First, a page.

Ten reasons for taking foreign language teaching research with a pinch of salt

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Every so often, whenever a government, lobby and educational or business establishment want to persuade us of the value of changing our current instructional approach or taking on a new initiative, we are presented with some new ground-breaking research findings from some study which seems to support their case for the envisaged innovation. In what follows, I will concisely list and discuss the main shortcomings common to a lot of educational studies, which seriously undermine their validity and should give us some reasons to be skeptical about their claims.

One small caveat, before we proceed: I am a strong believer in the importance of staying open to learning and innovation, but I also believe that many teachers are insufficiently conversant with research methodology and procedures, which makes them more ‘vulnerable’ to sensationalist research claims. This article attempts to address such knowledge gaps.

  1. Use of verbal reports (e.g. questionnaires, interviews, concurrent/retrospective think-aloud reports)

Scores of books and academic-journal articles have been published which argue against the use of verbal report data to draw any objective conclusions about a phenomenon, hypothesis or educational methodology being investigated. Why? Because they do not yield direct, objective data but merely subjective interpretations/reconstructions of events by teachers or learners and their perceptions and opinions about self- and other-phenomena inaccessible through objective means. Imagine, for instance, what a group of disgruntled teachers – the negative ‘clique’ in the staffroom – would write in an anonymous survey about their senior leadership team. Objective statements?

Retrospective verbal reports, whereby the learners reconstruct a posteriori their thought processes during the execution of a task they have just carried out are also unreliable as they will not capture automatic mental operations (which by-pass consciousness) occurred during performance and will be incomplete (due to working memory loss).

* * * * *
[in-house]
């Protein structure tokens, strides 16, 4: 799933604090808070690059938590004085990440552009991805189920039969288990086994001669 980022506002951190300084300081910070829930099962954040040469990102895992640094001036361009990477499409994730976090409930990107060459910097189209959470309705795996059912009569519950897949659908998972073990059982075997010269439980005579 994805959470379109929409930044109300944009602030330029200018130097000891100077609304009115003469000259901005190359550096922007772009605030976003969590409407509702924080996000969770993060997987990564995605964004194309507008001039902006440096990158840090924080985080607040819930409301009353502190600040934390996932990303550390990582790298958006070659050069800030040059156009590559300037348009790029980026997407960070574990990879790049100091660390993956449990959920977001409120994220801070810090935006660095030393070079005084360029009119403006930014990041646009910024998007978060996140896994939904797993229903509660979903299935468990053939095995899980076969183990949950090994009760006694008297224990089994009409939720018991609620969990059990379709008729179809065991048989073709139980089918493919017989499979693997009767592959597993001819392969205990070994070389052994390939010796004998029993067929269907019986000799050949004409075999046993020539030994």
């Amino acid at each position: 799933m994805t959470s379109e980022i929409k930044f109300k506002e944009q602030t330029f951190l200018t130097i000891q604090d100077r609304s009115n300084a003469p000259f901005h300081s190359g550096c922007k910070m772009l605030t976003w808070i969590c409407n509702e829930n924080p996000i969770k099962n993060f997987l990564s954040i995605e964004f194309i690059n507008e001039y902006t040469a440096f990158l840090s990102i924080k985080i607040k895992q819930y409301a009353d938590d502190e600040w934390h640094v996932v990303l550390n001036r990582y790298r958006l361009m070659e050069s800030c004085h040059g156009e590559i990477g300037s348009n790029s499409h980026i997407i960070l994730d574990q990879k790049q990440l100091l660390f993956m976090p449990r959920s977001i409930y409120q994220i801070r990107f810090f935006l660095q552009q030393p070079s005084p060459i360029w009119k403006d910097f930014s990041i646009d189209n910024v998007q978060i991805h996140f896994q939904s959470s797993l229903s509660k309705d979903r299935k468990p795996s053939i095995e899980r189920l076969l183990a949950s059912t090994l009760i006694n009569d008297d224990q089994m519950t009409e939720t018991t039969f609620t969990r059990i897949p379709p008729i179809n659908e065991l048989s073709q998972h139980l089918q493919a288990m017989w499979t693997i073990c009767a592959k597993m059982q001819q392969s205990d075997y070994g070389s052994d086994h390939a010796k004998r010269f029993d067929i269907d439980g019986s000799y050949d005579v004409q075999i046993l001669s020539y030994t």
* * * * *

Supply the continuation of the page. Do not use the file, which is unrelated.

The practice of using three or more different forms of verbal reports (triangulation) does strengthen the validity of the data; however, because of the huge logistic effort that using so many data elicitation procedures involve, very few studies, if any, implement it.

What is surprising is that, despite their widely-acknowledged subjectivity and unreliability, verbal reports, especially questionnaires, are still widely used in educational research and their findings make it to the headlines of reputable newspapers and social media and end up seriously affecting our professional practice!

  1. Use of observational data

Observational data are also ‘tricky’, even when the phenomena observed are recorded on video. This is because when the researchers analyze a video of a lesson, for instance,  they need to code each observed student/teacher behaviour under a category, a label (e.g. ‘recast’, ‘request for help’, ‘explicit correction’, ‘critical attitude’, etc.). These categories can be quite subjective and are vulnerable to bias or manipulation on the part of the researcher. Once created a coding scheme, the subjectivity issues are compounded by the fact that – if more lessons were recorded –  that scheme must be applied in the analysis of every single video. How can one be sure that the coding scheme is used objectively and correctly?

The issues arising from the subjectivity of ‘coding’ can be more or less effectively addressed by having several independent coders working on the same video (inter-coder reliability procedures). However, being time-consuming, few studies do it and when the do it, they use two coders only because it is easier to resolve any disagreement.

  1. Opportunistic sampling

To test the superiority of a new methodology over another, you need to compare two groups which are homogenous. The group receiving the treatment will be your experimental group and the other one your control group. A sample should be randomized and like should be compared with like. However, in educational research it is difficult to randomize and to find two schools or groups of individuals that are 100 % equivalent.